BT may close its defined benefit (DB) scheme to future accrual in a bid to stem its ballooning deficit, according to reports.
The suggestion is likely to come up in the BT Pension Scheme's (BTPS) triennial valuation, which kicks off on 30 June and will conclude in the first half of 2018.
The BTPS, which is the private sector's largest DB fund, has around 300,000 members and a deficit of £8.6bn on the IAS 19 accounting measure as of 31 March. It is partially underwritten by the government, with a Crown Guarantee in place to protect benefits accrued before the company was privatised.
Last week, the company, in its annual accounts, mooted a contingent asset deal for the scheme's trustees.
The same report warned the scheme's deficit, particularly if the triennial valuation shows an estimated £14bn deficit, would affect the company's wider financial standing. At the previous valuation, dated 30 June 2014, the scheme had a £7bn deficit.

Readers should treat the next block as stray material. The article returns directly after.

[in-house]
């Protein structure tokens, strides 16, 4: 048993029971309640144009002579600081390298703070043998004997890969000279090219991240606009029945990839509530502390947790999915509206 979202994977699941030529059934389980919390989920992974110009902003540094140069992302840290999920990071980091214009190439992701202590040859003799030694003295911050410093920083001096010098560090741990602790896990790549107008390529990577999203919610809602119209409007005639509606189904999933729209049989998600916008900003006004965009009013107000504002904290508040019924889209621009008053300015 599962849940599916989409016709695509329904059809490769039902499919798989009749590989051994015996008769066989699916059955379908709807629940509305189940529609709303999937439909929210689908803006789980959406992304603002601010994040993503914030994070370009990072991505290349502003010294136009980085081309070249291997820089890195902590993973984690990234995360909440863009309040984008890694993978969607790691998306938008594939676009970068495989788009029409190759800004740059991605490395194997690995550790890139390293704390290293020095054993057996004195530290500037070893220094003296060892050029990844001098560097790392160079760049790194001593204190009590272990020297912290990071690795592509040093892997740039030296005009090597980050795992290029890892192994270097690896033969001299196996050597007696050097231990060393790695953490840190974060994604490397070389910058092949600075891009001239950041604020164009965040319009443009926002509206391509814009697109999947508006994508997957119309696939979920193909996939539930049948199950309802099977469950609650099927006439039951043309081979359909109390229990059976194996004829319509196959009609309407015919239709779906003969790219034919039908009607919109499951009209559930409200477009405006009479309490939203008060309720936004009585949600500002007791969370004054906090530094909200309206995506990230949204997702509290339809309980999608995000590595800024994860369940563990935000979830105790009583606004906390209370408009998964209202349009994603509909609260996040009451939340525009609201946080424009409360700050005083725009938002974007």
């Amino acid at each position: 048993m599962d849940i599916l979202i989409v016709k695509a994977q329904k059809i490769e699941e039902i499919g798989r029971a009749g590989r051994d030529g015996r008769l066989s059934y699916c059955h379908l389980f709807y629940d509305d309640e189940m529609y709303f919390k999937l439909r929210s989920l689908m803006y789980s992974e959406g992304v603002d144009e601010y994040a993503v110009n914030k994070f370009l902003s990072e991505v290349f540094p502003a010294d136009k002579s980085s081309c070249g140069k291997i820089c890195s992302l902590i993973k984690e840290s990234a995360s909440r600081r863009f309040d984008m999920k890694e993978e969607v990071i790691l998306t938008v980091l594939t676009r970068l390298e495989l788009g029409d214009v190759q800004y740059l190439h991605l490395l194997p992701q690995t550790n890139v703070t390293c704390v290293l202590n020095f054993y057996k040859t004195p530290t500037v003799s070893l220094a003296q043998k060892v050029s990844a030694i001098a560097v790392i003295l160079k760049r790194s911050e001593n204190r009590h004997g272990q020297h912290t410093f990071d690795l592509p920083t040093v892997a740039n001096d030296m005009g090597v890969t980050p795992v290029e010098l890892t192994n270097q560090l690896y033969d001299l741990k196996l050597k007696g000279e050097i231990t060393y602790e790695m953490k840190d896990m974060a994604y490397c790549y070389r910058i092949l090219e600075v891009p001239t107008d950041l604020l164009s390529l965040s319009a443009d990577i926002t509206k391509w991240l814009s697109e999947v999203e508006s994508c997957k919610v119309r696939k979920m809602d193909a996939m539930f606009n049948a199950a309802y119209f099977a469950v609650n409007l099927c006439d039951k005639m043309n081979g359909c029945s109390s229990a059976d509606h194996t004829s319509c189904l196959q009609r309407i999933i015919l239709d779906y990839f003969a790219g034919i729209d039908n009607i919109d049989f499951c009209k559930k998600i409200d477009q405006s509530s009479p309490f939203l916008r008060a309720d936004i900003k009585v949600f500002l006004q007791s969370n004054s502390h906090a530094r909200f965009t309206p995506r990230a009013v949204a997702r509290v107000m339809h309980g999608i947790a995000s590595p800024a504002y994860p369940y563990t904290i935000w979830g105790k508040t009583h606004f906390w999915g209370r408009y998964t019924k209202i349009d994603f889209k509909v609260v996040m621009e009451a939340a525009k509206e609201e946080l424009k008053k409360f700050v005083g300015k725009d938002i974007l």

The report said: "If there's an increase in the pension deficit at the next valuation date, we may have to increase deficit payments into the scheme. Higher deficit payments could mean less money available to invest, pay out as dividends or repay debt as it matures, which could in turn affect our share price and credit rating."
BT declined to comment on the reports, but a spokesperson said: "We are starting discussions with the Trustee of the BT Pension Scheme about the triennial valuation. We don't expect this process to be completed until the first half of 2018 at the very earliest."
BT would follow a number of other firms, including Marks & Spencer and ITV, which have announced plans to close their schemes to future accrual over the last year. Royal Mail is negotiating a deal with unions for its future pension provision when its scheme closes next April.
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